Embarking on a life-changing journey is quite a feat. You’ve made it to Spain, but what now? We’re going to discuss five must-dos upon arrival.
Perhaps you’ve already arranged to stay with a host family or rented a room in a shared flat (that’s a shared apartment for us yankees). If this isn’t the case, you’ll need to sort something out. If you don’t have any personal contacts, the best place to look is the Internet. Websites such as Idealista, Segunda Mano, and Loquo are great places to look. Regardless of the area of Madrid you choose to live in, make sure that your apartment has heat! Many older buildings in the city center do not, making for an uncomfortable winter – all nine months of it. You’ll most likely have to leave a deposit of one or more months’ rent, but don’t be alarmed if you’re not offered a written contract. After all, “Spain is different.”
If you have an EU passport or have come with a student/working visa, make sure to get your documents taken care of as soon as you arrive. This is usually a long process, so you better get started! Any doubts you may have are best solved via the Internet or by a lawyer. The website parainmigrantes.info has a wealth of information. Free immigration lawyers are also available at the Community of Madrid’s CEPIs. Find the one closest to you and make an appointment.
3. Registering at your new address (empadronamiento)
If you are going to stay for a long time in Spain you’ll need to officially register (empadronarte) at the address where you’ll be residing. This step will be necessary for just about any trámite (paperwork) you do. Take the time to do this even if you’re planning on overstaying a tourist visa. The only case in which you shouldn’t is if you plan on returning to your country to apply for a Spanish visa in the near future. First talk to your landlord/host family to discuss the possibility of you doing so at their address; if they are not up for it, then consider moving or registering at a friend’s place. You can make an appointment at the corresponding junta municipal and present the paperwork. More information: parainmigrantes.info.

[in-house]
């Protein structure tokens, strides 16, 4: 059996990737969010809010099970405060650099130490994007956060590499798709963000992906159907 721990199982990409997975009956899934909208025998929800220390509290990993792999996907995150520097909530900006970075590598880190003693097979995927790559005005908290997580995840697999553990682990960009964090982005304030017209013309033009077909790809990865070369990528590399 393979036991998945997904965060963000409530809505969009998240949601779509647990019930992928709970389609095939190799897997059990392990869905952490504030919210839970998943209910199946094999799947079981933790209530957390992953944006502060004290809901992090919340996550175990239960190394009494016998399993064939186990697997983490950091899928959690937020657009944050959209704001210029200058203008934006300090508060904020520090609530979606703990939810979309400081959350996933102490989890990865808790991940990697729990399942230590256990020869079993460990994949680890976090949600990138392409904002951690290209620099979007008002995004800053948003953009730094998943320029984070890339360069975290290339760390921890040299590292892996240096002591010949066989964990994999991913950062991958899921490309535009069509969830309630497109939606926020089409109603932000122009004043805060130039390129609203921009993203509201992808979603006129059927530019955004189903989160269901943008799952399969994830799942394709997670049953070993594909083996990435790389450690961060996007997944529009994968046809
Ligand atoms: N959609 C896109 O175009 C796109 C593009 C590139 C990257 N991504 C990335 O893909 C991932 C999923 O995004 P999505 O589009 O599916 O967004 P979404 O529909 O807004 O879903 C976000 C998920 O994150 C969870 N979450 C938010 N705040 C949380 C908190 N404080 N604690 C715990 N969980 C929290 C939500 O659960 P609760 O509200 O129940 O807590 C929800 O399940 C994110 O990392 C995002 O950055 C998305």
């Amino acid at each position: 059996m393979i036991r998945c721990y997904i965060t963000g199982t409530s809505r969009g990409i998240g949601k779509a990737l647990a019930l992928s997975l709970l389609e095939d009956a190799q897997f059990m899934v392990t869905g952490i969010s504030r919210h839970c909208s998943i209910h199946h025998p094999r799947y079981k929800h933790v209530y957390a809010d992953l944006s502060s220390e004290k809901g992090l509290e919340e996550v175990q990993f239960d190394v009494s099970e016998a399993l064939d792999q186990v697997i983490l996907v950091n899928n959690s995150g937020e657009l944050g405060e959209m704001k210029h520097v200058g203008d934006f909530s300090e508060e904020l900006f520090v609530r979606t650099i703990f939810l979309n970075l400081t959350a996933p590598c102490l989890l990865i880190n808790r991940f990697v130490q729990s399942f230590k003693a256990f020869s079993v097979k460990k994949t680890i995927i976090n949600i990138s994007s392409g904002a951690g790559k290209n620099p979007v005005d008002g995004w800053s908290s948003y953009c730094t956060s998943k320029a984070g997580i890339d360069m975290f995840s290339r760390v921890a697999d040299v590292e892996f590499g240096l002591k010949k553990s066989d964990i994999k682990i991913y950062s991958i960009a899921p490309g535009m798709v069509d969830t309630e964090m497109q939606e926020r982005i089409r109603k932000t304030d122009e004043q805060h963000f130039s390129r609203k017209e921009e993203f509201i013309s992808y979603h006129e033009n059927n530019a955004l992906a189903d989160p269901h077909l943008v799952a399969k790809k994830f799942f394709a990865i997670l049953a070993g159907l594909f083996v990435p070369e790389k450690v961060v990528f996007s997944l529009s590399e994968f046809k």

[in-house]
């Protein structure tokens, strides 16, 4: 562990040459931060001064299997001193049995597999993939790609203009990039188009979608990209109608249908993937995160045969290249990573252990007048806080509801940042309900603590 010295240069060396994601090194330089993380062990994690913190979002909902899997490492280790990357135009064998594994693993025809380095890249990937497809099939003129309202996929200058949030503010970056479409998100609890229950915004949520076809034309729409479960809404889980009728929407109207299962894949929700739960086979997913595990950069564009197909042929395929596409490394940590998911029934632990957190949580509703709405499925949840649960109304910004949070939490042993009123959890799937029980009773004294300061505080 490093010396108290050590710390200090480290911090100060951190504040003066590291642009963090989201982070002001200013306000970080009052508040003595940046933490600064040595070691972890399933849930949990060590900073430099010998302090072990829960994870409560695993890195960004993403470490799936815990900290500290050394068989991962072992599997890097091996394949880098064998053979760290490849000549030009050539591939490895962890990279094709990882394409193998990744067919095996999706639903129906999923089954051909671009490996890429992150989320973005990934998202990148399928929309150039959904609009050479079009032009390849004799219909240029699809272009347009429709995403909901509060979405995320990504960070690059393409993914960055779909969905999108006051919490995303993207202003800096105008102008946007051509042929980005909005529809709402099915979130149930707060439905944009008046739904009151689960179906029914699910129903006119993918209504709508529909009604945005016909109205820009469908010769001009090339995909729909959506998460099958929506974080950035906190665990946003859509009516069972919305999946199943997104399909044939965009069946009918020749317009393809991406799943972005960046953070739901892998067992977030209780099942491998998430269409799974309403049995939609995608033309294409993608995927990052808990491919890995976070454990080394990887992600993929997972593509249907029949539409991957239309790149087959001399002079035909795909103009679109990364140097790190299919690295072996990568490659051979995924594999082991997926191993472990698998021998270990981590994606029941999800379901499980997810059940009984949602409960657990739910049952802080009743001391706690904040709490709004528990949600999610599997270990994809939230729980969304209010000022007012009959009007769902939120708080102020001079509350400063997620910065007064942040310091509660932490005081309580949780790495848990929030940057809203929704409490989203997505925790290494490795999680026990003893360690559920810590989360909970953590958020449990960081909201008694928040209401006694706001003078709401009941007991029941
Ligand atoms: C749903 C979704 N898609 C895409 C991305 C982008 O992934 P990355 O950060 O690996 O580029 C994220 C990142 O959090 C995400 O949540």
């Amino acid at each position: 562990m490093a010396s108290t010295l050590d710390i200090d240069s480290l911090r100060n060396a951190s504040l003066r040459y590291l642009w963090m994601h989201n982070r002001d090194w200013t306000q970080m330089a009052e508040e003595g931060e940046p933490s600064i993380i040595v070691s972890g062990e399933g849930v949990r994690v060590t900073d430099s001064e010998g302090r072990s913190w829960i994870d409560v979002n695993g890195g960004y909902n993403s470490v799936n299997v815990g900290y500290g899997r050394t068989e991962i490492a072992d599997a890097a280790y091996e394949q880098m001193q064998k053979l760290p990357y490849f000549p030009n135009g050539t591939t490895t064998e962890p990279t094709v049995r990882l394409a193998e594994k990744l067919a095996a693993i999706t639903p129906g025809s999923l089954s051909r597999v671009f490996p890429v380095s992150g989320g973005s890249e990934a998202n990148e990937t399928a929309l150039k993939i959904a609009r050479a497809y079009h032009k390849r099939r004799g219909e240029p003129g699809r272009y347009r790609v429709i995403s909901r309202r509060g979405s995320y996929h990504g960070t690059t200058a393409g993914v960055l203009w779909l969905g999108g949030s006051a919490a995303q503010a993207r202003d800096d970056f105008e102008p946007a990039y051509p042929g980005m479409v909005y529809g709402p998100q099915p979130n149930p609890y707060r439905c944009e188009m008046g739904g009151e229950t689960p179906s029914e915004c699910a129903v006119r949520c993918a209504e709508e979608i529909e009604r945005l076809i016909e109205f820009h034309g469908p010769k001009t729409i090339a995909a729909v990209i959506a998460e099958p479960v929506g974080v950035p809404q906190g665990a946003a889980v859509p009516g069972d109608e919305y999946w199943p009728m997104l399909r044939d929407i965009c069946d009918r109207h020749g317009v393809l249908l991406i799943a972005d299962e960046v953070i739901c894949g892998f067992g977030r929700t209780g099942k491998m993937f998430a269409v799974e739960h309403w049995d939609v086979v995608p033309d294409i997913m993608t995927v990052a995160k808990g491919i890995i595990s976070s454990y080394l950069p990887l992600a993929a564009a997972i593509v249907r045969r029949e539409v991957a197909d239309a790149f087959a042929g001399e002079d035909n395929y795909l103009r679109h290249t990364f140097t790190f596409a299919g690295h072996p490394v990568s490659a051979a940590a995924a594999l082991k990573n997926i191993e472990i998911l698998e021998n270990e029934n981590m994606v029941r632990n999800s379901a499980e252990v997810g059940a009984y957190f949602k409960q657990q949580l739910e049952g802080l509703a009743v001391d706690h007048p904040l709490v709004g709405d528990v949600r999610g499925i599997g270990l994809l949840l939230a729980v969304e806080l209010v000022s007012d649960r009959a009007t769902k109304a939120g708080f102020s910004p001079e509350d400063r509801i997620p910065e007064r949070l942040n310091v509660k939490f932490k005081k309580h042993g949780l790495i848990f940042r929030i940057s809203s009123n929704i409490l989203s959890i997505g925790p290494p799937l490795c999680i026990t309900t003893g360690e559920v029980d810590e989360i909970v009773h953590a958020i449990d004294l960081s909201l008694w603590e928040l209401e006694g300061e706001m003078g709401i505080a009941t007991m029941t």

4. Opening a bank account
Usually students come to Spain for some weeks or months. Assuming you’ll be in Spain for any length of time, it’s a necessity to open a Spanish bank account. After all, paying ATM fees every time you withdraw money from a foreign account or having a wad of cash under your mattress gets old really quickly. Go to the bank you desire to open an account at and find out what’s necessary. It often changes depending on the financial entity, but keep in mind that banks have these hours in Spain: from Monday through Friday from 8am-14pm.
5. Signing up for language classes
Although we’ve left this until last, it is in no less important than the other items. Whether you’ve studied Spanish for years, have a Hispanic background, or are a complete beginner, speaking and understanding Spanish will be the key to your success in-country, whatever your goals may be. You certainly don’t want to be in Spain for any length of time without having at least some command of the language. Go to a language school and find out about classes. Taking an entrance exam is usually free of charge and non-binding, so don’t put it off. Upon signing up, you´ll be asked to pay a registration fee (matrícula) and then the monthly payments (mensualidad). In these schools you´ll study a Spanish course but also you´ll meet a lot of interesting people from all over the world and you´ll know the Spanish culture. They usually organize interesting trips and rounds around the city.
Of course the most important thing of all is to enjoy yourself. Once you get settled, find a terraza at which you can enjoy a nice, cool beverage, take a seat, and just take it all in. After all, you can start to worry about all of these things mañana…